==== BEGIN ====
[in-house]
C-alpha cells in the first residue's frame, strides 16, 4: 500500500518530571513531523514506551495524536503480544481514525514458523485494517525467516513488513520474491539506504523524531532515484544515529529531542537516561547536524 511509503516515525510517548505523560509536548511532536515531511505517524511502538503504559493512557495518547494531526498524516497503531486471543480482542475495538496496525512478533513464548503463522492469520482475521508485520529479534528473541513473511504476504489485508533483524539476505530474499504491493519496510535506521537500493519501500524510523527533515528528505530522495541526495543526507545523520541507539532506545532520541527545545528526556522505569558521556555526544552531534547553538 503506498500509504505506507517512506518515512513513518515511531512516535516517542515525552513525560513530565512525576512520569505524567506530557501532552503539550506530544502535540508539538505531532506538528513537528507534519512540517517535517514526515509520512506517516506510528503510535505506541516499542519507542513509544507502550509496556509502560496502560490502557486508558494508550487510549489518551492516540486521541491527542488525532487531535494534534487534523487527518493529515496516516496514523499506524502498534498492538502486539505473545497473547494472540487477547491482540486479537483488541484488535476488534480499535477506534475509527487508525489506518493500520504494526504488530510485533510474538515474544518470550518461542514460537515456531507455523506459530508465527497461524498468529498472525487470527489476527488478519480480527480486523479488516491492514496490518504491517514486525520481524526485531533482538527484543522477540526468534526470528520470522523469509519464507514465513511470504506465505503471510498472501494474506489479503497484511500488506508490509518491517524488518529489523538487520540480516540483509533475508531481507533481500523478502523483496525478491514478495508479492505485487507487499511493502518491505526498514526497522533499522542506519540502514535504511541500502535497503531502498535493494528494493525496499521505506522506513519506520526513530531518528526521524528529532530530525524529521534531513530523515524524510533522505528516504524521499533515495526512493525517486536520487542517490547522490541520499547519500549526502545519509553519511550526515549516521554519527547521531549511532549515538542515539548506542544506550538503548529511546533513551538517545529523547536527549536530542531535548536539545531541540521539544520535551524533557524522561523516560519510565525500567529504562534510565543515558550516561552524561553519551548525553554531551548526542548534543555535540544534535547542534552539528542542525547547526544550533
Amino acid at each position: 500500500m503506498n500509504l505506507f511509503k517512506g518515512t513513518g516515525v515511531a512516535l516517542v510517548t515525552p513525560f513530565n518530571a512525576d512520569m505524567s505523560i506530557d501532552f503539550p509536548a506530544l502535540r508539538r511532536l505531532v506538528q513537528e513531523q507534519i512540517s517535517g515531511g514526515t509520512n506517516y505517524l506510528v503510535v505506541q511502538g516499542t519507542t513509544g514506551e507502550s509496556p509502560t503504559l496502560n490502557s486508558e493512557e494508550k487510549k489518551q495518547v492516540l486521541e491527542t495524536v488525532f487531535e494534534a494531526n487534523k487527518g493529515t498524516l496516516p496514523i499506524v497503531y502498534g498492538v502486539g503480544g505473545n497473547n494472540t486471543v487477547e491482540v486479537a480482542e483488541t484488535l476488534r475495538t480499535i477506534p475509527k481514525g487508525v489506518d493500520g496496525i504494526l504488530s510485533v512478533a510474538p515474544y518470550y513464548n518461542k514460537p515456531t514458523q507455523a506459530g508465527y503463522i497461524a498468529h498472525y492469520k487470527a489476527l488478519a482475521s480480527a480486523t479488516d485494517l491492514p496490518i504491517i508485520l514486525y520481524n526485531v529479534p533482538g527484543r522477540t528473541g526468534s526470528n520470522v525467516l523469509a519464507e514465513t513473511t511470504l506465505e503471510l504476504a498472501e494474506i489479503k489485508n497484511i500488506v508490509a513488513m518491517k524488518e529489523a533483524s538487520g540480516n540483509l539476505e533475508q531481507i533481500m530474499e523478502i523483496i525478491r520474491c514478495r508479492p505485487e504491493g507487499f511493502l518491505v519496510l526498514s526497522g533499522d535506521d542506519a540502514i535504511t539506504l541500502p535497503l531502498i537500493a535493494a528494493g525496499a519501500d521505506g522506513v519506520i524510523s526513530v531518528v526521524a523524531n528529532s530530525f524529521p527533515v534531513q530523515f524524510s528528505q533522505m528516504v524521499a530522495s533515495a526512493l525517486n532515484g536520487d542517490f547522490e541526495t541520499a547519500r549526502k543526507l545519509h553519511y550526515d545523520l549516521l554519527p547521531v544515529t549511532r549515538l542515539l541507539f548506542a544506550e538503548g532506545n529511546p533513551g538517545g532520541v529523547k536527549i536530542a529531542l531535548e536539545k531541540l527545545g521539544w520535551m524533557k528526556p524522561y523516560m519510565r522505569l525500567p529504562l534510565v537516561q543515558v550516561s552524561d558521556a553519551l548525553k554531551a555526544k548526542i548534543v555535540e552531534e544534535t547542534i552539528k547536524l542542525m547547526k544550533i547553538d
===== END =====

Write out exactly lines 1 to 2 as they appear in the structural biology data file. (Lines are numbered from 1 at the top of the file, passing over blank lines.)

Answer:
[in-house]
C-alpha cells in the first residue's frame, strides 16, 4: 500500500518530571513531523514506551495524536503480544481514525514458523485494517525467516513488513520474491539506504523524531532515484544515529529531542537516561547536524 511509503516515525510517548505523560509536548511532536515531511505517524511502538503504559493512557495518547494531526498524516497503531486471543480482542475495538496496525512478533513464548503463522492469520482475521508485520529479534528473541513473511504476504489485508533483524539476505530474499504491493519496510535506521537500493519501500524510523527533515528528505530522495541526495543526507545523520541507539532506545532520541527545545528526556522505569558521556555526544552531534547553538 503506498500509504505506507517512506518515512513513518515511531512516535516517542515525552513525560513530565512525576512520569505524567506530557501532552503539550506530544502535540508539538505531532506538528513537528507534519512540517517535517514526515509520512506517516506510528503510535505506541516499542519507542513509544507502550509496556509502560496502560490502557486508558494508550487510549489518551492516540486521541491527542488525532487531535494534534487534523487527518493529515496516516496514523499506524502498534498492538502486539505473545497473547494472540487477547491482540486479537483488541484488535476488534480499535477506534475509527487508525489506518493500520504494526504488530510485533510474538515474544518470550518461542514460537515456531507455523506459530508465527497461524498468529498472525487470527489476527488478519480480527480486523479488516491492514496490518504491517514486525520481524526485531533482538527484543522477540526468534526470528520470522523469509519464507514465513511470504506465505503471510498472501494474506489479503497484511500488506508490509518491517524488518529489523538487520540480516540483509533475508531481507533481500523478502523483496525478491514478495508479492505485487507487499511493502518491505526498514526497522533499522542506519540502514535504511541500502535497503531502498535493494528494493525496499521505506522506513519506520526513530531518528526521524528529532530530525524529521534531513530523515524524510533522505528516504524521499533515495526512493525517486536520487542517490547522490541520499547519500549526502545519509553519511550526515549516521554519527547521531549511532549515538542515539548506542544506550538503548529511546533513551538517545529523547536527549536530542531535548536539545531541540521539544520535551524533557524522561523516560519510565525500567529504562534510565543515558550516561552524561553519551548525553554531551548526542548534543555535540544534535547542534552539528542542525547547526544550533